Tao Te Ching – Lao Tzu – Chapter 3


不尚賢,使民不爭;
不貴難得之貨,使民不為盜;
不見可欲,使心不亂。
是以聖人之治,虛其心,實其腹,弱其志,強其骨。
常使民無知無欲。使夫知者不敢為也。為無為,則無不治。

Exalt not the wise,
So that the people shall not scheme and contend;
Prize not rare objects,
So that the people shall not steal;
Shut out from sight the things of desire,
So that the people’s hearts shall not be disturbed.

Therefore in the government of the Sage:
He keeps empty their hearts
Makes full their bellies,
Discourages their ambitions,
Strengthens their frames;
So that the people may be innocent of knowledge and desires.
And the cunning ones shall not presume to interfere.
By action without deeds
May all live in peace.
(Translated by Yu Tang Lin)

Explanation-
If we over-esteem wise individuals, they will become competitive; If we overvalue possessions, people will begin to steal.
Do not display your treasures or people will become envious. The Master leads by emptying people’s minds and filling their bellies, weakening their ambitions and making them secure. Then they will prefer simplicity and free themselves from desires.

He helps people lose everything, by avoiding the pitfall of knowledge and wrong action. For those who practice doing nothing will have everything fall into place. (https://www.youtube.com/watch?v=o9E7Ji8fH18).

Here is a historical example of a Chinese emperor. The reigns of Emperor Wen and his son (Wen-Jing zhi zhi 文景之治) are remembered as a time of peace and prosperity.

He was heavily influenced by his wife Empress Dou, who was an adherent of Taoism. Emperor Wen governed the country with general policies of non-interference with the people and relaxed laws. He practiced “doing nothing” during his 23 years of ruling.

Emperor Wen himself led a very simple life. The clothes he usually wore were of standard quality and were not the exquisite robes that emperors were typically expected to wear. Even his wardrobe set an example for the nation.

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He created a social security system of sorts by which the government provided tax exemptions or loans for widowers, widows, orphans, and seniors. He even mandated that the government provide food to those over 80 years old, and that cloth and cotton for clothing be given to those over 90.

He emptied the people’s minds by freeing them from fear. He abolished guilt-by-association. No longer would the parents, siblings, or children of those convicted of a crime be punished for crimes that they did not commit.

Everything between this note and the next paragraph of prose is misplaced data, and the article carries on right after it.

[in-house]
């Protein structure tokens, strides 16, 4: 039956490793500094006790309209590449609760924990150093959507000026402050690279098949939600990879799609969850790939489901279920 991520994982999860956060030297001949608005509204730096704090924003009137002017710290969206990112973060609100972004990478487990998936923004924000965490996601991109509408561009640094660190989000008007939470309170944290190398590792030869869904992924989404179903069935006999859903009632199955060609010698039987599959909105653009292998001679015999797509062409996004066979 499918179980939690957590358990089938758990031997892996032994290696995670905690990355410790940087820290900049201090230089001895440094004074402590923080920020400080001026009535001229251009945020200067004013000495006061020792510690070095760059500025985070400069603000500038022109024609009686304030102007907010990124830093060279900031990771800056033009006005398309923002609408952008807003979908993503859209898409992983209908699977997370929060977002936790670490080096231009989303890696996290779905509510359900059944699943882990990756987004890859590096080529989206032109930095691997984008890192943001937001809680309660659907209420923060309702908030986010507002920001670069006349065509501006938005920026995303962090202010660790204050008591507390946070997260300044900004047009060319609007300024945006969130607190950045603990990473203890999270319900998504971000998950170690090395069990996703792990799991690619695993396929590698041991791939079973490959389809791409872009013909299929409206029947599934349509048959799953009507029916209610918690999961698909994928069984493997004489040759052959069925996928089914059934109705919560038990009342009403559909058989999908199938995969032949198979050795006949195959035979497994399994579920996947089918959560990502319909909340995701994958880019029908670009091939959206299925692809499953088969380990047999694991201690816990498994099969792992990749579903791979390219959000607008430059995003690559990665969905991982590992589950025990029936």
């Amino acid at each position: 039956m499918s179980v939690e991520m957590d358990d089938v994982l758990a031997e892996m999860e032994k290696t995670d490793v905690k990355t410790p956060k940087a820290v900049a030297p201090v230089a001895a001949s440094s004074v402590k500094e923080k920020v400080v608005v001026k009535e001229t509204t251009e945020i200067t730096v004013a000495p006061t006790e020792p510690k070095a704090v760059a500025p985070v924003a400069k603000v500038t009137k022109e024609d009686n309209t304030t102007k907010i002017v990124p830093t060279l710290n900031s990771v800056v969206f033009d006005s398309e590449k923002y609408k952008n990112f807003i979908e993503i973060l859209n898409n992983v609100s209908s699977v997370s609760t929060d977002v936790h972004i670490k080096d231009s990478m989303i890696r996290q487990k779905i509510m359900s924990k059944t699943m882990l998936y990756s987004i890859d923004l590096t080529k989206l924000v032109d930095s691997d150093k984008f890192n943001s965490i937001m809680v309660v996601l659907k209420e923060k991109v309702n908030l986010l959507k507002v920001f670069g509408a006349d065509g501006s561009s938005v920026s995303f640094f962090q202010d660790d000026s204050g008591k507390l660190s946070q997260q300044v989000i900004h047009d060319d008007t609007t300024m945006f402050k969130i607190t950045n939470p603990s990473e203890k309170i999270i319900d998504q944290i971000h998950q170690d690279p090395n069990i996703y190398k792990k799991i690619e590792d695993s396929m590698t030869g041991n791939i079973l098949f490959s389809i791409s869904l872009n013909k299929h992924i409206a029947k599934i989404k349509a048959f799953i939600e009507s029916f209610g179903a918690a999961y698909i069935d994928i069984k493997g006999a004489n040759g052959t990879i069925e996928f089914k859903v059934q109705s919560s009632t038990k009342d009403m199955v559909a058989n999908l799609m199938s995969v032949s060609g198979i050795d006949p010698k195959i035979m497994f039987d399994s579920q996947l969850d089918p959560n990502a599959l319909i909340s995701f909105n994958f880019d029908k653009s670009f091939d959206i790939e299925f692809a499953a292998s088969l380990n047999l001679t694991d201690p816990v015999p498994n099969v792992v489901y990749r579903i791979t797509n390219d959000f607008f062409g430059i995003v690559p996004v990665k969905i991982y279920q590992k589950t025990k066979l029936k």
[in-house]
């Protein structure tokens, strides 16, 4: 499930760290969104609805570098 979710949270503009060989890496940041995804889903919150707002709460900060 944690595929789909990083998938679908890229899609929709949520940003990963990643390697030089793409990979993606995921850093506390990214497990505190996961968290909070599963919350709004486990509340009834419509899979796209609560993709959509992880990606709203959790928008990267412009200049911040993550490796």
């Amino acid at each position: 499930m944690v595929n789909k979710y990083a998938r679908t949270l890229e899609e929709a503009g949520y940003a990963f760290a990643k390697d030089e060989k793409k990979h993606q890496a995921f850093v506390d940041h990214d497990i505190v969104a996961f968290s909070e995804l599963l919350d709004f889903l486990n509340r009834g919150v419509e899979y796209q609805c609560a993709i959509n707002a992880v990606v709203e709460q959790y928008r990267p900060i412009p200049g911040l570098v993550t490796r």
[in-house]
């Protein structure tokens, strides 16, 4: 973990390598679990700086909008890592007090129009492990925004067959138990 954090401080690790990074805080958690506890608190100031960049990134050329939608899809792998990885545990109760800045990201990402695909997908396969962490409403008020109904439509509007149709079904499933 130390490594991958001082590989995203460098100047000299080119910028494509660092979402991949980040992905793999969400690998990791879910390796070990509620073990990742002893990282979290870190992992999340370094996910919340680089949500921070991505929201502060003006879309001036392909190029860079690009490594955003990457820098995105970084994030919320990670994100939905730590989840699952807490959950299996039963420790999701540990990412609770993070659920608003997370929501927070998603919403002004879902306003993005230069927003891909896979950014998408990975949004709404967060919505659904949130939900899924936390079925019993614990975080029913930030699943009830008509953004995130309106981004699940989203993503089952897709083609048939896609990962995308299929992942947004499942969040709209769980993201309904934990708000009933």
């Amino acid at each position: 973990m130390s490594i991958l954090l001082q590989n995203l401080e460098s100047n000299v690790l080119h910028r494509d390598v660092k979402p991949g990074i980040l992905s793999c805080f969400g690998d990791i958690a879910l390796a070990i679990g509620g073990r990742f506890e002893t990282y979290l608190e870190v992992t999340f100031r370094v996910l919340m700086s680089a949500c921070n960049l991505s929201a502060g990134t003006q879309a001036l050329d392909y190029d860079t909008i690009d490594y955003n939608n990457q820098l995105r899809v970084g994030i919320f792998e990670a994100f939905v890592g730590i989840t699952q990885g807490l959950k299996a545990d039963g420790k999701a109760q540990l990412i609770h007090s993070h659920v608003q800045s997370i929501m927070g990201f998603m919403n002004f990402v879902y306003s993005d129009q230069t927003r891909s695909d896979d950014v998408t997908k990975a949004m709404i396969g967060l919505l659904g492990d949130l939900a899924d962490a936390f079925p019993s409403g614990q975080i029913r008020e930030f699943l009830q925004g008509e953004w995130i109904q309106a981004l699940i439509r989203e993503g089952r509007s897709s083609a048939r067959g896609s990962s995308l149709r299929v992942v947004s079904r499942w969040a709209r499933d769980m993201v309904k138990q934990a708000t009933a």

He made peace with neighboring countries and also did not declare war, as he did not want to bring hardship to his people so that they could live in peace.

Emperor Wen also lessened restrictions on free speech. If things were not going well, he examined himself first to rectify it. He also believed that listening to and accepting suggestions from the people was useful, and could open up new opportunities and ways of governing the country.

In 178 BC, two solar eclipses occurred in November and December (then viewed as a symbol of divine displeasure), and he was concerned that he had not done enough for his people. He requested that officials give him honest criticism and recommend capable individuals for governmental positions. He also tried to decrease mandatory taxes and hard labor.

His reign was marked by thriftiness and attempts to reduce burdens on the people. During the reign of Emperor Wen, one of the lowest tax rates in Chinese history was recorded. Two years after his death, the tax rate was as low as 3.3% of one’s income. He cared for his people and filled their bellies.

Even after death, he lived by his practice of “doing nothing.” He issued an order that his tomb would not house any decorative metals such as gold or silver. Instead, only humble pottery would be used. It also stipulated that his tomb should only be of a moderate size to avoid burdening the people with increased labor and using up resources.

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